“You have not because you ask not. Ask and you shall receive that your joy may be full.” John 16:24
Remember the dream you had when you first got married, how much you loved and adored your spouse (or at least you thought you loved and adored them). Well, it’s time to rekindle that dream. I have seen the most unhopeful cases of marriages restored and built into something passionate, (even after divorce!)
Your dream can live again, but not without work – work that will demand listening, understanding, and change – work that can result in the joy of a dream come true.
Your spouse may be saying, “I’m through. It’s finished. I don’t want to talk about it!” That can change in a few weeks or months. At some point every person misses their spouse and seeks reconciliation. All too often, the other spouse has given up at that stage. Your job is to work on yourself and keep an open heart while you wait.
Some of you are saying, “I already tried and it didn’t work.” When we have tried again and again without success, we often lose our desire and give up altogether. We often give up just before the finish line because we cannot see how close it is.
I once nearly gave up climbing a steep mountain near the top. I’d been climbing up steep rock for hours. The top always looked close, but I never seemed to be there. I told my climbing companions to go ahead without me. I was exhausted and gave up. But as I sat alone on that mountain, I changed my mind. I thought, “What if I can actually make it? I can try a few more steps.” In ten minutes I reached the top and was rewarded with the most spectacular views. To think … after all the energy I’d put into that climb, I nearly gave up right before the top.
What about the energy you’ve put into your marriage?
Do you know that every night it is always darkest just before the dawn?
Be true to yourself, to your values, to your commitments and to your dreams. You cannot experience victory in life, if you are unwilling to engage in the battle. You cannot experience victory if you give up.
Brian left me and told me our wedding vows didn’t count anymore. I am where I am today because I refused to give up. Some of you read my book quickly in one day, and think “she was lucky because everything worked out for her.”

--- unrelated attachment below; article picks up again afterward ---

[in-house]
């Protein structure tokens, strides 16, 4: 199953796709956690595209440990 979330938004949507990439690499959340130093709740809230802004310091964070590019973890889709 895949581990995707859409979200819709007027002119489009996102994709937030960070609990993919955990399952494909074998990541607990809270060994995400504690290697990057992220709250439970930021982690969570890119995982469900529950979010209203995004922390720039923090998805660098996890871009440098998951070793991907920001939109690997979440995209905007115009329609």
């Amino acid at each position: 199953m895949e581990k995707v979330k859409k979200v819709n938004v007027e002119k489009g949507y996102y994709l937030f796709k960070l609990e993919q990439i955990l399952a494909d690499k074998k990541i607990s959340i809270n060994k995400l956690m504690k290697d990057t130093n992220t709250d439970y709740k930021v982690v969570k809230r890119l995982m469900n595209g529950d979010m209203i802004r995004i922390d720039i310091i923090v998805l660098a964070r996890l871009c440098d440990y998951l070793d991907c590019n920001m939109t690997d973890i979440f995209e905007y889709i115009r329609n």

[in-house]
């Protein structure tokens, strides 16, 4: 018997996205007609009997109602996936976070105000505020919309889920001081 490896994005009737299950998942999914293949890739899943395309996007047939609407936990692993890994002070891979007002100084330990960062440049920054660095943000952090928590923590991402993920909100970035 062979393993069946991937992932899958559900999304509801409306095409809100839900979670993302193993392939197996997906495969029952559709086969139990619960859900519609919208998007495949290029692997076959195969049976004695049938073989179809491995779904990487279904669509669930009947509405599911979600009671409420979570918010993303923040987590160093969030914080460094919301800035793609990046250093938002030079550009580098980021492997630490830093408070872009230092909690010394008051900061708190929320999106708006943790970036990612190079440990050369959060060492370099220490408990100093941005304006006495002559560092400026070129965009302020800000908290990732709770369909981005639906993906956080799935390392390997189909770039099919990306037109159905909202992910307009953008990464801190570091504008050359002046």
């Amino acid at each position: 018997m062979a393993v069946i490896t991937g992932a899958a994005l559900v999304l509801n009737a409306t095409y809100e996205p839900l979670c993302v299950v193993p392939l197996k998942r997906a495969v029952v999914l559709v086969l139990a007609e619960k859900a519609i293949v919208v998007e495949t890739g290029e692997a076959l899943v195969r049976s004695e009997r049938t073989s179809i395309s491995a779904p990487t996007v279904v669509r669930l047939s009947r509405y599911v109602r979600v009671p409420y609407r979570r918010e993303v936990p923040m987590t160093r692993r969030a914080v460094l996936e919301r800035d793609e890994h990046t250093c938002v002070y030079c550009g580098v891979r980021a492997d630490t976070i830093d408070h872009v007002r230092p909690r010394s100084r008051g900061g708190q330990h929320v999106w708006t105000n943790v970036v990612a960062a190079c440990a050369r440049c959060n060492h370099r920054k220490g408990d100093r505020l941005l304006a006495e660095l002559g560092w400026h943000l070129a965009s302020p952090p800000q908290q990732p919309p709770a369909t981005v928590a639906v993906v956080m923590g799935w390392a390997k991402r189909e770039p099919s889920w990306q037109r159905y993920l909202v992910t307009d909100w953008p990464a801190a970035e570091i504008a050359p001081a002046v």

Don’t forget it took me 2.5 years to live through the events, which transpired in that book, and while I was in the middle of my story, I did not know what the ending would be! But I decided it was going to end good for me – no matter what!
The ideal for a separated couple is reconciliation. You may not feel like reconciling. You may see no hope for reunion. (I certainly didn’t see any hope for my marriage when Brian left me, and the other woman phoned to tell me of her wedding plans with my husband and she hoped that it could go “as smoothly as possible.”)
Accept the challenge of separation and make the most of that challenge.
Action step: If you are the one left behind ask yourself, “What do you think are the reasons your spouse has left?”
Write it down on a piece of paper. “I think he/she left because …”
Which of these could be corrected if you or your mate chose to do so?
A word of advice: If your spouse has left and decided that separation after an affair was the best choice, do not tell them what to do and how bad it is that they have left. Do not tell them they should come home. Just listen. Respect their decision. Work on you.
*Some ideas in this article are taken from “Hope for the Separated” by Gary Chapman.
©Copyright 2010 Anne and Brian Bercht. All rights reserved.